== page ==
July 2015 was a month of mixed results. On the one hand, watching 12 new films ticks a number of boxes: it smashes July’s low average (previously 5.86, now 6.63); as that might indicate, it’s also the highest July ever; it continues my at-least-10-per-month-all-year goal; and it’s the ninth month in a row to show an increase year-on-year.

    On the other hand, it’s the lowest-tallying month of 2015 so far, and only the second month to fall short of the yearly average (which still rounds up to 15). That said, not included is that I spent time this month re-watching the Lord of the Rings trilogy, in its extended form to boot. Add that to The Rogue Cut and you get 16 films for the month — much more normal (well, normal for 2015). So, y’know, swings and roundabouts.

    And, as mentioned, I made it to #100 — that excuses plenty in my book. It’s the earliest I’ve ever reached it, the previous best being September 9th. That was all the way back in my first year, 2007, making it perhaps the only record 2014 didn’t claim. This year has been rather good by my standards, so it’s one I don’t foresee breaking again. I mean, if I had five consecutive best-ever months (i.e. better than I’ve ever done, x5) then I could squeeze it in by the end of May. Well, you never know.

    Over in prediction corner, if I can keep up my ten-minimum for another five months, as desired, 2015 will end no lower than #152. Remember, my previous best is 136, so that alone would leave me feeling pretty darn chuffed. Bolder estimates: my pace so far has me reaching #175; if I could consistently reclaim the 2015 mode average (which is 15), I’d hit #177; if I can manage to continue the year-on-year monthly increases (an increasingly tough task, as the end of 2014 was so strong), I get as far as #178. A finish anywhere northwards of #170 is a 25% improvement on my previous best, so that’d be more than grand.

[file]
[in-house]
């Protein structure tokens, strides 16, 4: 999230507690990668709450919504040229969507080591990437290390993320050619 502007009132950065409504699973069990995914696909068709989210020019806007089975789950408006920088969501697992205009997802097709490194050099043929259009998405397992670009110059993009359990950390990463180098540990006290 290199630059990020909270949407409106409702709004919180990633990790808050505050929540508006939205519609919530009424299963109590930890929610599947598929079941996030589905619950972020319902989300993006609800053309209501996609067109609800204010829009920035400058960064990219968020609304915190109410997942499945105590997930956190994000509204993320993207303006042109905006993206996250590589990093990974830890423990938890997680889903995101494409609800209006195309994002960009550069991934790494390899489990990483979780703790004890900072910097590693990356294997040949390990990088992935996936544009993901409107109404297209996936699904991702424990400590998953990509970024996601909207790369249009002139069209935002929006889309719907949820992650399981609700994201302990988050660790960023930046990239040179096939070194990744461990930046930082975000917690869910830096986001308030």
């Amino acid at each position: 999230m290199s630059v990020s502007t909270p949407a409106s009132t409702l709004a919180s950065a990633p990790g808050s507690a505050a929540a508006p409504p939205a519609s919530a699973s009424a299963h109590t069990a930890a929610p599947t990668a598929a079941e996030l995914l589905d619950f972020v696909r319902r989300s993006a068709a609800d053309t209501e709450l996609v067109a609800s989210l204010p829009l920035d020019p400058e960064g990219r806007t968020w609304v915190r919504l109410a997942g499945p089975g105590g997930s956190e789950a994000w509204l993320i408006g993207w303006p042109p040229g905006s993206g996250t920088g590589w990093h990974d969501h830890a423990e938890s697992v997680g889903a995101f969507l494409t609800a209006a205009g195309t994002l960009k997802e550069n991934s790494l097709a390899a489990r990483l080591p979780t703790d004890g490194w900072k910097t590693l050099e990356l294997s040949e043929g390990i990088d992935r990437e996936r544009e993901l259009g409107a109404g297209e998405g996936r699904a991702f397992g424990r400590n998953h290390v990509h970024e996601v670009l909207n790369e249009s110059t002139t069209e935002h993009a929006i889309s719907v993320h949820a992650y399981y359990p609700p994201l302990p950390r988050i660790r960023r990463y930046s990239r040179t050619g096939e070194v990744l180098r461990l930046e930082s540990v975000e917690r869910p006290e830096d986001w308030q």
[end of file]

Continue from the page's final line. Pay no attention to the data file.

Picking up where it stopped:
The Arbies
    The 2nd Monthly Arbitrary Awards

    Favourite Film of the Month
    A few films this month were good but didn’t quite live up to my expectations, which makes this feel like a pretty clear choice: it’s Brazil again.

    Least Favourite Film of the Month
    It’s taken me eight years to get round to it, so I clearly can’t’ve been that fussed, but I really wanted to enjoy TMNT. I didn’t not enjoy it, per se, but it wasn’t all I wanted it to be either.

    Best Portrayal of a Dog, Cat, Deer, Fish and Bunny Monkey
    Ryan Reynolds, your superhero sins are forgiven. (Also, the Comic-Con Deadpool trailer looked great, so that too.)

    Most Evil Alien
    The Thing from The Thing, or Stitch from Lilo & Stitch? Stitch from Lilo & Stitch, or the Thing from The Thing? Oh, it’s a tough call! Ok, Stitch does redeem himself (itself?), so I guess the Thing edges it.

    The Audience Award for Most-Viewed New Post of the Month
    This award goes to another award — my Liebster Award! Maybe y’all want to know about me more than I thought you did.


    Reviews


    Archive Reviews


    In Memoriam

    Just a couple of weeks ago, I commented here on the enduringness of our elderly dog, Rory. Sadly, not very long after that post, his long-standing health problems meant it was time for us to choose to say goodbye.

    I know non-pet-owners often don’t ‘get it’ when a beloved pet passes away — I grew up in a very non-pet-y home, so I’ve been that person in the past. However, it’s a terrible wrench, even when it’s been inevitable for a while and you know you made the right decision.